Courtney Akrigg of Mental Awareness Foundation with Kaleb and Lucy Mills of Sunshine Butterflies.
Courtney Akrigg of Mental Awareness Foundation with Kaleb and Lucy Mills of Sunshine Butterflies.

Kaleb bravely opens up on living with disability

Pouring his heart out on social media about dealing with disability and waves of anxiety has made Sunshine Butterflies support centre favourite Kaleb an internet celebrity.

Now the 28-year-old's candid admissions, which went viral, have inspired other members attending Sunshine Butterflies' Cooroibah therapy farm called Our Backyard to go online to voice their own mental health challenges.

Happy 10th birthday Sunshine Butterflies

Our Backyard spokeswoman Ali Kelly-McCudden said the centre received an outpouring of positive feedback from Kaleb's post.

"Our community was incredibly moved by his bravery to speak out about mental health and advocate for the disability community," Ms Kelly-McFadden said.

Kaleb's post included some frank admissions.

"Even though I joke around a lot I'm actually really sensitive and I get really anxious sometimes," he wrote.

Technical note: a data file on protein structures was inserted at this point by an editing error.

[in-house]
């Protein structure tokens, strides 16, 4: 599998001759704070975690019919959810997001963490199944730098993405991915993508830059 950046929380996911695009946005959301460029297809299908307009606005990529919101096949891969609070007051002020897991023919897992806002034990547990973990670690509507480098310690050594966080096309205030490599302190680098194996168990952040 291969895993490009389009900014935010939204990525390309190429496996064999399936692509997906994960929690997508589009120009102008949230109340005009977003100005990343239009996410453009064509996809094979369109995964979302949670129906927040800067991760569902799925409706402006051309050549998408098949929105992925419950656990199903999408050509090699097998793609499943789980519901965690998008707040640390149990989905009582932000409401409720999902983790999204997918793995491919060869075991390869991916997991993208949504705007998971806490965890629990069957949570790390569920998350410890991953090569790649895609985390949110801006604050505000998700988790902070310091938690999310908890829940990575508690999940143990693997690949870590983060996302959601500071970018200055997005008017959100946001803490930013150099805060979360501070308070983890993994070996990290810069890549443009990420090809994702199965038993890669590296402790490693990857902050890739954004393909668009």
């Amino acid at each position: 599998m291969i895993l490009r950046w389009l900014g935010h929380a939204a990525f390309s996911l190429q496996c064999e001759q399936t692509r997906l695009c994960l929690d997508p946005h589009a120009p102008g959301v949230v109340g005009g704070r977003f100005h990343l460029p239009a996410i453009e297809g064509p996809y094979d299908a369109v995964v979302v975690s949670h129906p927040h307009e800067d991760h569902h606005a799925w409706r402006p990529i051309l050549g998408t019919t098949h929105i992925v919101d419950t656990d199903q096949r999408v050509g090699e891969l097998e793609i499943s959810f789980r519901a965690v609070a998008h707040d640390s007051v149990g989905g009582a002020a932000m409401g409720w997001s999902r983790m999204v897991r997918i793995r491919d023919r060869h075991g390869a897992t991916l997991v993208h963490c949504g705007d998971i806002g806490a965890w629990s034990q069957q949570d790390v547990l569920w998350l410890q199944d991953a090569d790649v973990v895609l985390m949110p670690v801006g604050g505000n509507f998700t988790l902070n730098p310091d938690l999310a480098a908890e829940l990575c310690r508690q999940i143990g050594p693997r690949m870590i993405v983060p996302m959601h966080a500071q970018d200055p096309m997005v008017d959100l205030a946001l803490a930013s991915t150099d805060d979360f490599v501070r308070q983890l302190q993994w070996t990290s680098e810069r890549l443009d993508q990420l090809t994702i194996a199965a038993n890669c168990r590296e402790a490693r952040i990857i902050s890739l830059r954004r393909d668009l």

Kaleb is one of the favourites out at Our Backyard.
Kaleb is one of the favourites out at Our Backyard.

"To feel better I usually go and talk to my friends.

"Seeing my friends at Butterflies and my wonderful carers really makes my day.

"I used to get anxious when I first started at Sunshine Butterflies, but not anymore.

"This is my happy place."

Now Sunshine Butterflies is partnering with the Brisbane-based Mental Awareness Foundation to help spread the message of mental health and wellness in people living with disabilities. They are embarking on a three-month social media campaign showcasing their members talking about their personal mental health journeys and dealing with hardships they've faced.

"We realised we could create huge impact through a campaign like this," Ms Kelly-McFadden said.

The "B-Reel" campaign will focus on personalised stories, of points of view and coping mechanisms.

"We feel this is something that could bring a little light to everyone's lives right now," Sunshine Butterflies community development officer Lucy Mills said.

"Sunshine Butterflies social media platforms provide a great space for us as a community to understand what it's like to live a day in someone else's shoes."

Foundation spokeswoman Courtney Akrigg said when the foundation learned of the social media campaign, it immediately jumped on board offering funding to purchase camera and videography equipment.

The B Real videos will feature online in the coming months on Sunshine Butterflies' Facebook page.